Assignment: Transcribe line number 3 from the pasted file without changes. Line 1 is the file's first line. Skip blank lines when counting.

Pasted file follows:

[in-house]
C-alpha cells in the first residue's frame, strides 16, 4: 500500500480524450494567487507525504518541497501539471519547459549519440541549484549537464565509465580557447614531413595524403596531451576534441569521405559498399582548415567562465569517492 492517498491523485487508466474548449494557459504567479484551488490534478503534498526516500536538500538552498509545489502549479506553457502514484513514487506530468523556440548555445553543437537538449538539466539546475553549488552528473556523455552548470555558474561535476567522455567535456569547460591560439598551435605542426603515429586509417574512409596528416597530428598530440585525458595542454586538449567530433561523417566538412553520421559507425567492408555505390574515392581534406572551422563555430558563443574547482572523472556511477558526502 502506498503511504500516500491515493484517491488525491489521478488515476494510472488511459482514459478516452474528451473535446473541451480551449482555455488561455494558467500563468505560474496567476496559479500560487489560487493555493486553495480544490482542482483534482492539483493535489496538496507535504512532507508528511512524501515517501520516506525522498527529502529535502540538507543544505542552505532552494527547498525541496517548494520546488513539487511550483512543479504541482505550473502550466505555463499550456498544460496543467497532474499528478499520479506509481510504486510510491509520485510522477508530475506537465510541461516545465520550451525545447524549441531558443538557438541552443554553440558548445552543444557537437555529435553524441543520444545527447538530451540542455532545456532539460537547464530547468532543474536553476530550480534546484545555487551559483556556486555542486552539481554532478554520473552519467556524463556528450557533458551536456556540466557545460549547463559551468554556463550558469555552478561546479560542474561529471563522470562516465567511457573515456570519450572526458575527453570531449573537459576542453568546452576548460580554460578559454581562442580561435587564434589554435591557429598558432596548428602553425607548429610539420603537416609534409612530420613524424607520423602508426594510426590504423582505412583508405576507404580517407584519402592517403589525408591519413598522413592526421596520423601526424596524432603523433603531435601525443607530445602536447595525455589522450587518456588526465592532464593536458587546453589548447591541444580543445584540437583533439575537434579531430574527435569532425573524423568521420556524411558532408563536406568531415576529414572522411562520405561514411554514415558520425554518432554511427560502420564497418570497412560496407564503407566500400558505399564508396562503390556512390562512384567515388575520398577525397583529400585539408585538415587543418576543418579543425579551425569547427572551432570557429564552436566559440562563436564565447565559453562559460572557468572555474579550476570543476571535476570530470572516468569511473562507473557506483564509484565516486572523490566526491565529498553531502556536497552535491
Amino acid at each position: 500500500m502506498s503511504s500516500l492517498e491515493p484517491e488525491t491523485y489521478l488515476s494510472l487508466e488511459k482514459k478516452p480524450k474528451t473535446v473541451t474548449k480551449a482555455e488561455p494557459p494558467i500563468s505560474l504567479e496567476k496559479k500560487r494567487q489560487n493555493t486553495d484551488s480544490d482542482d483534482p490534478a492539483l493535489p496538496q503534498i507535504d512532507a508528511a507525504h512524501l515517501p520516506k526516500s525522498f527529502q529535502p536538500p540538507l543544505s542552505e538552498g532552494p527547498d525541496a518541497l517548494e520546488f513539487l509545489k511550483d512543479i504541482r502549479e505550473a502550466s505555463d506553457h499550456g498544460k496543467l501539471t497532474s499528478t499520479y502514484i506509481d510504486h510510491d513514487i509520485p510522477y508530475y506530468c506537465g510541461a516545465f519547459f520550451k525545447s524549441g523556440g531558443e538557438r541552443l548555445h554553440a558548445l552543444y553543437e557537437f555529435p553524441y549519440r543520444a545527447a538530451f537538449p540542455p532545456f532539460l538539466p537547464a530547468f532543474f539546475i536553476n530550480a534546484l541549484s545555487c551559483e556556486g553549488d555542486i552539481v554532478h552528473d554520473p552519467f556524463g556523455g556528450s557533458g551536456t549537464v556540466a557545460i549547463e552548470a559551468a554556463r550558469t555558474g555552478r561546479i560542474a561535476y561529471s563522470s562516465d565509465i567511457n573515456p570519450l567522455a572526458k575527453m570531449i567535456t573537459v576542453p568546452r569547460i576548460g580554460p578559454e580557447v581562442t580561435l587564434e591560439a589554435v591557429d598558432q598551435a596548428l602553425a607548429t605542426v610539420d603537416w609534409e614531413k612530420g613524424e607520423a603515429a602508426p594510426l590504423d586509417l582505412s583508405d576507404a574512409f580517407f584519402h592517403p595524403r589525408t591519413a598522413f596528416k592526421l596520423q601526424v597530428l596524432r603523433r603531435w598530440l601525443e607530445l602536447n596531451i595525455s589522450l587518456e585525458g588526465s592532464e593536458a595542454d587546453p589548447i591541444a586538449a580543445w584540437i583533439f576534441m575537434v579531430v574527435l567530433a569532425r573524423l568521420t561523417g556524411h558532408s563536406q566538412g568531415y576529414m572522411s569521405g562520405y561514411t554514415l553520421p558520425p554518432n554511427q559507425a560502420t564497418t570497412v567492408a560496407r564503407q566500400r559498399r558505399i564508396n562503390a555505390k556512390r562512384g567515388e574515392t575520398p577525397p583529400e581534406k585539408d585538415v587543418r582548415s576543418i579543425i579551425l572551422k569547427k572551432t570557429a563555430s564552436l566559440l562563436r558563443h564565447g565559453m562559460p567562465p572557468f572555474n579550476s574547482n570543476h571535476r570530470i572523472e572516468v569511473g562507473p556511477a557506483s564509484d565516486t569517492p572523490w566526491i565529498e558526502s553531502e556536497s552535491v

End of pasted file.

Amino acid at each position: 500500500m502506498s503511504s500516500l492517498e491515493p484517491e488525491t491523485y489521478l488515476s494510472l487508466e488511459k482514459k478516452p480524450k474528451t473535446v473541451t474548449k480551449a482555455e488561455p494557459p494558467i500563468s505560474l504567479e496567476k496559479k500560487r494567487q489560487n493555493t486553495d484551488s480544490d482542482d483534482p490534478a492539483l493535489p496538496q503534498i507535504d512532507a508528511a507525504h512524501l515517501p520516506k526516500s525522498f527529502q529535502p536538500p540538507l543544505s542552505e538552498g532552494p527547498d525541496a518541497l517548494e520546488f513539487l509545489k511550483d512543479i504541482r502549479e505550473a502550466s505555463d506553457h499550456g498544460k496543467l501539471t497532474s499528478t499520479y502514484i506509481d510504486h510510491d513514487i509520485p510522477y508530475y506530468c506537465g510541461a516545465f519547459f520550451k525545447s524549441g523556440g531558443e538557438r541552443l548555445h554553440a558548445l552543444y553543437e557537437f555529435p553524441y549519440r543520444a545527447a538530451f537538449p540542455p532545456f532539460l538539466p537547464a530547468f532543474f539546475i536553476n530550480a534546484l541549484s545555487c551559483e556556486g553549488d555542486i552539481v554532478h552528473d554520473p552519467f556524463g556523455g556528450s557533458g551536456t549537464v556540466a557545460i549547463e552548470a559551468a554556463r550558469t555558474g555552478r561546479i560542474a561535476y561529471s563522470s562516465d565509465i567511457n573515456p570519450l567522455a572526458k575527453m570531449i567535456t573537459v576542453p568546452r569547460i576548460g580554460p578559454e580557447v581562442t580561435l587564434e591560439a589554435v591557429d598558432q598551435a596548428l602553425a607548429t605542426v610539420d603537416w609534409e614531413k612530420g613524424e607520423a603515429a602508426p594510426l590504423d586509417l582505412s583508405d576507404a574512409f580517407f584519402h592517403p595524403r589525408t591519413a598522413f596528416k592526421l596520423q601526424v597530428l596524432r603523433r603531435w598530440l601525443e607530445l602536447n596531451i595525455s589522450l587518456e585525458g588526465s592532464e593536458a595542454d587546453p589548447i591541444a586538449a580543445w584540437i583533439f576534441m575537434v579531430v574527435l567530433a569532425r573524423l568521420t561523417g556524411h558532408s563536406q566538412g568531415y576529414m572522411s569521405g562520405y561514411t554514415l553520421p558520425p554518432n554511427q559507425a560502420t564497418t570497412v567492408a560496407r564503407q566500400r559498399r558505399i564508396n562503390a555505390k556512390r562512384g567515388e574515392t575520398p577525397p583529400e581534406k585539408d585538415v587543418r582548415s576543418i579543425i579551425l572551422k569547427k572551432t570557429a563555430s564552436l566559440l562563436r558563443h564565447g565559453m562559460p567562465p572557468f572555474n579550476s574547482n570543476h571535476r570530470i572523472e572516468v569511473g562507473p556511477a557506483s564509484d565516486t569517492p572523490w566526491i565529498e558526502s553531502e556536497s552535491v